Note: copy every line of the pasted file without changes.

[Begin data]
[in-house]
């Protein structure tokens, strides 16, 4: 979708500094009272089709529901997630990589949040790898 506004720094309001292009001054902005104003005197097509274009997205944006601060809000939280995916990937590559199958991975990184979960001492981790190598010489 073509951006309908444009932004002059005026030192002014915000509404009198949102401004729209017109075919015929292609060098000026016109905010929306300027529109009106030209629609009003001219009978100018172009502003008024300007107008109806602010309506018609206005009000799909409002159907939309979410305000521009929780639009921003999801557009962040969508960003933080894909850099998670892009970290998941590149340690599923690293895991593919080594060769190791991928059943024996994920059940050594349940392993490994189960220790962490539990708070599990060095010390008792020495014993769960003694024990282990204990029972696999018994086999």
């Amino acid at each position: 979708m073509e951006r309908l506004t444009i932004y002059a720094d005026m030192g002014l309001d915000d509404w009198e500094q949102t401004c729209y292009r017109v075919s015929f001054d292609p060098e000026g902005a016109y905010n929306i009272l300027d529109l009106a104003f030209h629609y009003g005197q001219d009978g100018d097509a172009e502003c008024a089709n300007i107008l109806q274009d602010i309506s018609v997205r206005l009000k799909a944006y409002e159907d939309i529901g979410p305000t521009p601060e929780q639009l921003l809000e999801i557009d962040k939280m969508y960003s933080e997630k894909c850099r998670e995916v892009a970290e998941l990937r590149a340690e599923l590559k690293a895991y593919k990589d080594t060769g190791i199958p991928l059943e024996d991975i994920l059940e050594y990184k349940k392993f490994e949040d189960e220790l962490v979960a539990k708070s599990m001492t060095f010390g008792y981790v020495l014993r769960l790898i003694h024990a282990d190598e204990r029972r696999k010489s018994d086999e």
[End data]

[in-house]
């Protein structure tokens, strides 16, 4: 979708500094009272089709529901997630990589949040790898 506004720094309001292009001054902005104003005197097509274009997205944006601060809000939280995916990937590559199958991975990184979960001492981790190598010489 073509951006309908444009932004002059005026030192002014915000509404009198949102401004729209017109075919015929292609060098000026016109905010929306300027529109009106030209629609009003001219009978100018172009502003008024300007107008109806602010309506018609206005009000799909409002159907939309979410305000521009929780639009921003999801557009962040969508960003933080894909850099998670892009970290998941590149340690599923690293895991593919080594060769190791991928059943024996994920059940050594349940392993490994189960220790962490539990708070599990060095010390008792020495014993769960003694024990282990204990029972696999018994086999």
């Amino acid at each position: 979708m073509e951006r309908l506004t444009i932004y002059a720094d005026m030192g002014l309001d915000d509404w009198e500094q949102t401004c729209y292009r017109v075919s015929f001054d292609p060098e000026g902005a016109y905010n929306i009272l300027d529109l009106a104003f030209h629609y009003g005197q001219d009978g100018d097509a172009e502003c008024a089709n300007i107008l109806q274009d602010i309506s018609v997205r206005l009000k799909a944006y409002e159907d939309i529901g979410p305000t521009p601060e929780q639009l921003l809000e999801i557009d962040k939280m969508y960003s933080e997630k894909c850099r998670e995916v892009a970290e998941l990937r590149a340690e599923l590559k690293a895991y593919k990589d080594t060769g190791i199958p991928l059943e024996d991975i994920l059940e050594y990184k349940k392993f490994e949040d189960e220790l962490v979960a539990k708070s599990m001492t060095f010390g008792y981790v020495l014993r769960l790898i003694h024990a282990d190598e204990r029972r696999k010489s018994d086999e």